Current visual biosensing methods, including colorimetric-based, fluorescence-based and chemiluminescence-based methods, are inappropriate for the hundreds of millions of people affected by color blindness and color weakness. Compared with these available methods, a droplet motion-based strategy might be a promising protocol for extension to a wider user base. Here we report a protocol for manipulating the hydrophobicity of DNA, which offers a droplet motion-based biosensing platform for the visual detection of small molecules (ATP), nucleic acids (microRNA) and proteins (thrombin). The protocol starts with target-triggered rolling-circle amplification that can readily generate short single-stranded DNA (ssDNA) fragments or long ssDNA. By exploiting macroscopic wetting behavior and molecular interaction, one can tailor the conformation of ssDNA on the water–oil interface to control the relevant DNA hydrophobicity. The wettability of DNA can be translated into visual signals via reading the sliding speed or the critical sliding angle. The time range for the entire protocol is ∼1 d, and the detection process takes ∼1 min.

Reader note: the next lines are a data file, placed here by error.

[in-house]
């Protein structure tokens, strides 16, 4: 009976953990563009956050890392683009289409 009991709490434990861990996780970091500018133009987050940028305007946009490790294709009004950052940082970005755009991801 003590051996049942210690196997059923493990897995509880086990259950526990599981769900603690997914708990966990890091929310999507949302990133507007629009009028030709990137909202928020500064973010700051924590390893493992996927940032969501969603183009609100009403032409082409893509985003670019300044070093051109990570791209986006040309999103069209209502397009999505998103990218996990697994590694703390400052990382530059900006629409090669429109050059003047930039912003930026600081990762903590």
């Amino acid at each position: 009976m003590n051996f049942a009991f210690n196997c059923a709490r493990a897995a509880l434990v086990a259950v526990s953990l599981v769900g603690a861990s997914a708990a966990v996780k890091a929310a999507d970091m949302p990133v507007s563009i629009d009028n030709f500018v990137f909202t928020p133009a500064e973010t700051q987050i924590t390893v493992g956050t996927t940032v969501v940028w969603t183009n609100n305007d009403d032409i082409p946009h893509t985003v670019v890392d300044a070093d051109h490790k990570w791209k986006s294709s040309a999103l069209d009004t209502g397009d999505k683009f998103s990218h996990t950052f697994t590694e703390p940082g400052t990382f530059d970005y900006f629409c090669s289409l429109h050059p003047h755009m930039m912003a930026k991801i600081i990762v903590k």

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The authors declare that the main data supporting the findings of this study are available within the article and its Supplementary Information files.
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This work was supported by the National Natural Science Foundation of China (21535002) to S.Z.; the National Natural Science Foundation of China (21525523, 21722507, 21574048 and 21874121), the National Basic Research Program of China (973 Program, 2015CB932600) and the National Key R&D Program of China (2017YFA0208000) to F.X.; the National Natural Science Foundation of China (31800829), the Natural Science Foundation of Shandong Province (ZR2018BB054) and PhD Research Foundation of Linyi University (LYDX2018BS005) to Z.F.G.; and the National Natural Science Foundation of China (21703210) and the China Postdoctoral Science Foundation (2017M610492) to R.L.
The authors declare no competing interests.
Publisher’s note Springer Nature remains neutral with regard to jurisdictional claims in published maps and institutional affiliations.
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Integrated supplementary information
(1) DNA size marker; (2) padlock probe; (3) padlock probe circularization with ATP; (4) RCA reaction with ATP; (5) padlock probe circularization without ATP; (6) RCA reaction without ATP. The ATP concentration is 500 μM. Adapted with permission from ref. 28, Cell Press.